Poverty, Maternal Health, and Adverse Pregnancy Outcomes


Address for correspondence: Robert L. Goldenberg, M.D., Department of Obstetrics/Gynecology, Drexel University College of Medicine, 245 N. 15th St., 17th Floor, Rm. 17113, Philadelphia, PA 19102. Voice: 215-762-2014; fax: 215-762-2310.


Pregnancy outcomes in the United States are generally worse than those in most developed countries. Contributing to these adverse outcomes are the relatively high levels of poverty in the United States, a characteristic that is associated with decreased utilization of appropriate prenatal care and delivery services as well as having an increased number of other risk factors. Poor women tend to be more obese, to have more medical conditions, such as hypertension and diabetes, to be more likely to be stressed or depressed, and to smoke cigarettes and use illicit drugs. We present some of the potential mechanisms that explain the association between these characteristics and adverse pregnancy outcomes—focusing on preterm birth.


In this report we will explore some of the potential mechanisms for the relationship between poverty and adverse pregnancy outcomes. In the United States, the world's wealthiest nation by gross domestic product, 12.6% of citizens live below the official poverty line. Pregnancy outcomes, often considered a litmus test for the health of a nation, are worse in the Unites States than in nearly all developed nations. Poor pregnancy outcomes are influenced by a myriad of biologic, social, and environmental factors. By considering the most influential factors mediating the relationship between poverty and adverse pregnancy outcomes, we can take meaningful action to narrow the rich–poor gap seen in maternal health outcomes.

Measurement of Pregnancy Outcome

Adverse pregnancy outcomes include abortion, infant death, and perinatal mortality. In most states, abortion is defined as a pregnancy that terminates or is terminated before 20 weeks' gestational age. A stillbirth is usually defined as a fetus born at 20 weeks' gestational age or more with no heartbeat or respiratory effort. Live-born infant describes an infant born at any gestational age with a heartbeat or respiratory effort. Death of a live-born infant can occur in the neonatal period, defined as the first 28 days of life, or in the postneonatal period, defined as 28 days to 1 year of age. Infant death describes the death of a live-born baby that occurs before 1 year of age, therefore including neonatal and postneonatal deaths. Perinatal mortality can be described as the sum of fetal and neonatal deaths.

Preterm birth is defined as a birth occurring before 37 weeks' gestation. A growth-restricted infant is defined as an infant born at less than the 10th percentile of birth weight for a specific gestational age. Handicap, one of many measures of long-term morbidity, often includes those children with structural anomalies, blindness, deafness, cerebral palsy, or mental retardation. Because exploring the relationship between poverty and each of these factors is beyond the scope of this report, we will focus predominantly on preterm birth. Doing so is a reasonable choice because approximately two-thirds of the neonatal mortality, about 80% of stillbirths, about 50% of the infant mortality, and much of the long-term handicap occur in preterm births.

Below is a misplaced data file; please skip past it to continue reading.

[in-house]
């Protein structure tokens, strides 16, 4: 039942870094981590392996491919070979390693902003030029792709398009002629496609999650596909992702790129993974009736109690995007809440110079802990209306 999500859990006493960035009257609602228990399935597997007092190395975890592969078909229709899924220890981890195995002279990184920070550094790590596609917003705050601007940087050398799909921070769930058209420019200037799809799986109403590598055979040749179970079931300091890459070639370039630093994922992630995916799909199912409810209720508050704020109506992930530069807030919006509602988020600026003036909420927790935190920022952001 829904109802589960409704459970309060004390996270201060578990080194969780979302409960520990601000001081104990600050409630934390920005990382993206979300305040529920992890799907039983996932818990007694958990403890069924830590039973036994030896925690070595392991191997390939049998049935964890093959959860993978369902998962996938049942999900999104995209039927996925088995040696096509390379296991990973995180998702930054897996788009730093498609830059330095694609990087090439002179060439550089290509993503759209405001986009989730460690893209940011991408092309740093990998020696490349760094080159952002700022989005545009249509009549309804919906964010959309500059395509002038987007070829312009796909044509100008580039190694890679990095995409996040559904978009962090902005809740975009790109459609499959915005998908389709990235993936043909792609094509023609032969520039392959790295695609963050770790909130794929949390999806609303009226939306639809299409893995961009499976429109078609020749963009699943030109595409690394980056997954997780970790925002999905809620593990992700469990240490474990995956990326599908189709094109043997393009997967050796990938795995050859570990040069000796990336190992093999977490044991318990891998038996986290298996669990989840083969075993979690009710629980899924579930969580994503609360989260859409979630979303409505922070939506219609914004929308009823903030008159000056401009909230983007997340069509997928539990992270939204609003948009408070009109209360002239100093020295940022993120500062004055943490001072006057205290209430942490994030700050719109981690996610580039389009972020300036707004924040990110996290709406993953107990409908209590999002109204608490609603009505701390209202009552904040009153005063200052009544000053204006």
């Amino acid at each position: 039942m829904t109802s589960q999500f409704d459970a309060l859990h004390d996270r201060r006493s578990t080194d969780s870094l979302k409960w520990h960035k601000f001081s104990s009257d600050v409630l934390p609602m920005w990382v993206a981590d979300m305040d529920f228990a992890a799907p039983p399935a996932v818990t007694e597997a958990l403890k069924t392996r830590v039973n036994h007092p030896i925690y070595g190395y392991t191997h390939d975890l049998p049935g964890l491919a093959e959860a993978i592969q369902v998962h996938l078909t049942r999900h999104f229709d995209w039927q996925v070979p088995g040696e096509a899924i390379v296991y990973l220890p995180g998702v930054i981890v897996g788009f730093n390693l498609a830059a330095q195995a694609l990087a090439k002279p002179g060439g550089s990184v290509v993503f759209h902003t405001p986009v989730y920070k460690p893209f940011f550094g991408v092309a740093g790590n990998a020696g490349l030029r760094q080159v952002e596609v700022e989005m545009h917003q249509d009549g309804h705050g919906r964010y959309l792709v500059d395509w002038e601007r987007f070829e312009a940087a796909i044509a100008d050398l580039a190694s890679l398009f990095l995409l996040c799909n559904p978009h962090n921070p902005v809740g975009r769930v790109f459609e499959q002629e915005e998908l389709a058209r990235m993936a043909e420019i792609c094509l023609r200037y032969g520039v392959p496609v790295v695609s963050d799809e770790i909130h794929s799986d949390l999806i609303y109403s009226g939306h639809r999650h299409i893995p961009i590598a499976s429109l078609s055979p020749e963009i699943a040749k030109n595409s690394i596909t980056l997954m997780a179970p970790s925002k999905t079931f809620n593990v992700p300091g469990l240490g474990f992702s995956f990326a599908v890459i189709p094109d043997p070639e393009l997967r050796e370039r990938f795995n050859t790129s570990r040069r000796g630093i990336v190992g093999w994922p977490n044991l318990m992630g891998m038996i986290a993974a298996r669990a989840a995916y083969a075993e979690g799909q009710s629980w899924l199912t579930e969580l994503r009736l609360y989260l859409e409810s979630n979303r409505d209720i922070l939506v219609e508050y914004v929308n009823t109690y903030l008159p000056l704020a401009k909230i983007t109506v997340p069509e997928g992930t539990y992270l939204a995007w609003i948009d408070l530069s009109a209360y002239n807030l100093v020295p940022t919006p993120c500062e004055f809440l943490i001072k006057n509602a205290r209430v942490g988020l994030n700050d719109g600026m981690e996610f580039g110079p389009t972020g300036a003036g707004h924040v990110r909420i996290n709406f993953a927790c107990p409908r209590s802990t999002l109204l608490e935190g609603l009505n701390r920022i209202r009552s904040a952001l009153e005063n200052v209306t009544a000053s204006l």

Preterm births are classified as indicated or spontaneous. When a medical or obstetric condition threatens the life of the mother or fetus, induction of labor or cesarean delivery leads to an indicated preterm birth. Spontaneous preterm births follow the spontaneous onset of labor or preterm premature rupture of membranes (PPROM). Preterm labor, including those after PPROM, is now considered a syndrome most likely initiated by multiple mechanisms including infection/inflammation, uteroplacental ischemia/hemorrhage, uterine overdistension, stress, and immunologically mediated processes.1

In the last century, a substantial improvement in many pregnancy outcome statistics, including maternal and infant mortality and stillbirth, has been observed. However, the preterm birth rate has risen substantially over the last few decades, along with the long-term childhood morbidity associated with preterm births. Much of the increase in preterm births is attributed to an increase in indicated preterm births as well as increases in multiple births resulting from various infertility treatments, but these factors do not entirely explain the rise in preterm births.